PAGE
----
Dennis Núñez-Fernández

BSc in Electronic Engineering, Universidad Nacional de Ingeniería (UNI)


Accessing to Raspberry Pi camera with Python 2.7 and OpenCV 2

Once installed Python 2.7 and Opencv 2, now we can finally start writing some code!.


Connect to RPI with SSH and Xephyr

First, on Ubuntu:

$ Xephyr -ac -br -keybd ephyr,,,xkbmodel=pc105,xkblayout=es -noreset -screen 1280x720 :1

Then, on RPI:

$ DISPLAY=:1 ssh -Y pi@10.42.0.246 $ startlxde


Accessing a single image of your Raspberry Pi using Python and OpenCV

Open up a new file, name it test_image.py, and insert the following code:

# import the necessary packages from picamera.array import PiRGBArray from picamera import PiCamera import time import cv2 # initialize the camera and grab a reference to the raw camera capture camera = PiCamera() rawCapture = PiRGBArray(camera) # allow the camera to warmup time.sleep(0.1) # grab an image from the camera camera.capture(rawCapture, format="bgr") image = rawCapture.array # display the image on screen and wait for a keypress cv2.imshow("Image", image) cv2.waitKey(0)

We’ll start by importing our necessary packages on Lines 2-5.

From there, we initialize our PiCamera object on Line 8 and grab a reference to the raw capture component on Line 9. This rawCapture object is especially useful since it (1) gives us direct access to the camera stream and (2) avoids the expensive compression to JPEG format, which we would then have to take and decode to OpenCV format anyway. I highly recommend that you use PiRGBArray whenever you need to access the Raspberry Pi camera — the performance gains are well worth it.

From there, we sleep for a tenth of a second on Line 12 — this allows the camera sensor to warm up.

Finally, we grab the actual photo from the rawCapture object on Line 15 where we take special care to ensure our image is in BGR format rather than RGB. OpenCV represents images as NumPy arrays in BGR order rather than RGB — this little nuisance is subtle, but very important to remember as it can lead to some confusing bugs in your code down the line.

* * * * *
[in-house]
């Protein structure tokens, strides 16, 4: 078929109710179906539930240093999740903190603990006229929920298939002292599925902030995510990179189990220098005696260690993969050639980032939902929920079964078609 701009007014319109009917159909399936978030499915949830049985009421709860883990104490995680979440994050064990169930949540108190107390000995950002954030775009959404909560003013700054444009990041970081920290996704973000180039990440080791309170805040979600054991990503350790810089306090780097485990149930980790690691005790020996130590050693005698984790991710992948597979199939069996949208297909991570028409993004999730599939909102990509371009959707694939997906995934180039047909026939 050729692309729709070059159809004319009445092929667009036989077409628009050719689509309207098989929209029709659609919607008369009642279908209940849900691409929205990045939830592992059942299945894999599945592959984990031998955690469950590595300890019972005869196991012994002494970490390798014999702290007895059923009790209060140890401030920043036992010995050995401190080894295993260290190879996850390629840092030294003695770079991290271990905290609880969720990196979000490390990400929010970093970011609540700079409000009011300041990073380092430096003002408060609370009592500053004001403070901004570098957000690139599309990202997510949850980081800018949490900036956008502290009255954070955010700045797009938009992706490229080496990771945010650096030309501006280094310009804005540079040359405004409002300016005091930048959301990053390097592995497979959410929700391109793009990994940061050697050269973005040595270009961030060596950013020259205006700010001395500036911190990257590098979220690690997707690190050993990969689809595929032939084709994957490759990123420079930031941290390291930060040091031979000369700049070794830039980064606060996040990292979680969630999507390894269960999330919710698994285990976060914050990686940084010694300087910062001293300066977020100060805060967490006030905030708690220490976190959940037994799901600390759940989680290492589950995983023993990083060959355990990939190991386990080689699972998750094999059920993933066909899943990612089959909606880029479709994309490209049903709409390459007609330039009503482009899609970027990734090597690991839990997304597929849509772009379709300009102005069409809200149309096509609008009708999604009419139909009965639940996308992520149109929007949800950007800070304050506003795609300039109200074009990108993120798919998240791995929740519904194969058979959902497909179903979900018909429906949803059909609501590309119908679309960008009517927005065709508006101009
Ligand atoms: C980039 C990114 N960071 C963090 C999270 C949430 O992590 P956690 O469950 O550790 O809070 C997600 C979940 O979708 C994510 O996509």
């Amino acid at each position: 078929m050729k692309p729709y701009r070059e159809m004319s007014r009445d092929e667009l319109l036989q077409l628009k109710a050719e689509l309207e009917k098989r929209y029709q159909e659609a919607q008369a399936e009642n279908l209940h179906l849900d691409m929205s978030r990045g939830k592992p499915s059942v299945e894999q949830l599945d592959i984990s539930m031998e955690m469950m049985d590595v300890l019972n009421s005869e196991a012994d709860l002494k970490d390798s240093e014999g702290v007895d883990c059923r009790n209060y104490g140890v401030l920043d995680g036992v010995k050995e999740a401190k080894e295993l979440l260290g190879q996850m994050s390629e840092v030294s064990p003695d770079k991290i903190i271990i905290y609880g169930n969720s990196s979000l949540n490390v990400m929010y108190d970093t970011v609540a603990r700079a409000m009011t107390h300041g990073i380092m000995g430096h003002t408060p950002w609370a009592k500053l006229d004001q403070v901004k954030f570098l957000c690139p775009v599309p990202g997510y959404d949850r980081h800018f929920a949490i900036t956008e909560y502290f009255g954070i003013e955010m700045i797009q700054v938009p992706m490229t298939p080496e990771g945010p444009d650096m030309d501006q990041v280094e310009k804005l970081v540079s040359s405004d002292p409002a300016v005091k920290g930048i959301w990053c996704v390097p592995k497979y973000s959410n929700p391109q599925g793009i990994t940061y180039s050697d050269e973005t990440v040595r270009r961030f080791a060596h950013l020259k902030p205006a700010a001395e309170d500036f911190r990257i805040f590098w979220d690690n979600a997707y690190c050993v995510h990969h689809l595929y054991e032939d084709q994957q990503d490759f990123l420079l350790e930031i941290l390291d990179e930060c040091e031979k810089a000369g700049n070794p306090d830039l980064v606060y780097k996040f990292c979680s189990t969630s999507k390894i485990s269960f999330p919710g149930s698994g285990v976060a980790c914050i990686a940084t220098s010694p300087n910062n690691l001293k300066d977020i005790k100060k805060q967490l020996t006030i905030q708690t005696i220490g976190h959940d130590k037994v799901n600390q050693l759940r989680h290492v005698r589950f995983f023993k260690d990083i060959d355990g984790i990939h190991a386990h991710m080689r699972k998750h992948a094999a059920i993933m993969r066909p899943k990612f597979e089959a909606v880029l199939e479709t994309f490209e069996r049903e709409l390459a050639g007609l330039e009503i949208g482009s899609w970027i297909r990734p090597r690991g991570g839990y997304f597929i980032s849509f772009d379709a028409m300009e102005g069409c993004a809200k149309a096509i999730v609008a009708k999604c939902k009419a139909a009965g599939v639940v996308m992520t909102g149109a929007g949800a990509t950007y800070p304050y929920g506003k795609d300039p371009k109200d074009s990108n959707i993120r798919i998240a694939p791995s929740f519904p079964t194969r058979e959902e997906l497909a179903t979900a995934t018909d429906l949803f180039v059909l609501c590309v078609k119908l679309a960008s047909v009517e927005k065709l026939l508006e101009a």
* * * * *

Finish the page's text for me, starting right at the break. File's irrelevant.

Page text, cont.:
Finally, we display our image to screen on Lines 19 and 20.

To execute this example, open up a terminal, navigate to your test_image.py file, and issue the following command:

$ python test_image.py

If all goes as expected you should have an image displayed on your screen.


Accessing the video stream of your Raspberry Pi using Python and OpenCV

Alright, so we’ve learned how to grab a single image from the Raspberry Pi camera. But what about a video stream?.

You might guess that we are going to use the cv2.VideoCapture function here — but I actually recommend against this. Getting cv2.VideoCapture to play nice with your Raspberry Pi is not a nice experience (you’ll need to install extra drivers) and something you should generally avoid.

And besides, why would we use the cv2.VideoCapture function when we can easily access the raw video stream using the picamera module?.

Let’s go ahead and take a look on how we can access the video stream. Open up a new file, name it test_video.py, and insert the following code:

# import the necessary packages from picamera.array import PiRGBArray from picamera import PiCamera import time import cv2 # initialize the camera and grab a reference to the raw camera capture camera = PiCamera() camera.resolution = (640, 480) camera.framerate = 32 rawCapture = PiRGBArray(camera, size=(640, 480)) # allow the camera to warmup time.sleep(0.1) # capture frames from the camera for frame in camera.capture_continuous(rawCapture, format="bgr", use_video_port=True): # grab the raw NumPy array representing the image, then initialize the timestamp # and occupied/unoccupied text image = frame.array # show the frame cv2.imshow("Frame", image) key = cv2.waitKey(1) & 0xFF # clear the stream in preparation for the next frame rawCapture.truncate(0) # if the `q` key was pressed, break from the loop if key == ord("q"): break

This example starts off similarly to the previous one. We start off by importing our necessary packages on Lines 2-5.

And from there we construct our camera object on Line 8 which allows us to interface with the Raspberry Pi camera. However, we also take the time to set the resolution of our camera (640 x 480 pixels) on Line 9 and the frame rate (i.e. frames per second, or simply FPS) on Line 10. We also initialize our PiRGBArray object on Line 11, but we also take care to specify the same resolution as on Line 9.

Accessing the actual video stream is handled on Line 17 by making a call to the capture_continuous method of our camera object.

This method returns a frame from the video stream. The frame then has an array property, which corresponds to the frame in NumPy array format — all the hard work is done for us on Lines 17 and 20!.

We then take the frame of the video and display on screen on Lines 23 and 24.

An important line to pay attention to is Line 27: You must clear the current frame before you move on to the next one!.

If you fail to clear the frame, your Python script will throw an error — so be sure to pay close attention to this when implementing your own applications!.

Finally, if the user presses the q key, we break form the loop and exit the program.

To execute our script, just open a terminal (making sure you are in the cv virtual environment, of course) and issue the following command:

$ python test_video.py

If all goes as expected you should have a video stream displayed on your screen.


Resources

- https://www.pyimagesearch.com/2015/03/30/accessing-the-raspberry-pi-camera-with-opencv-and-python/.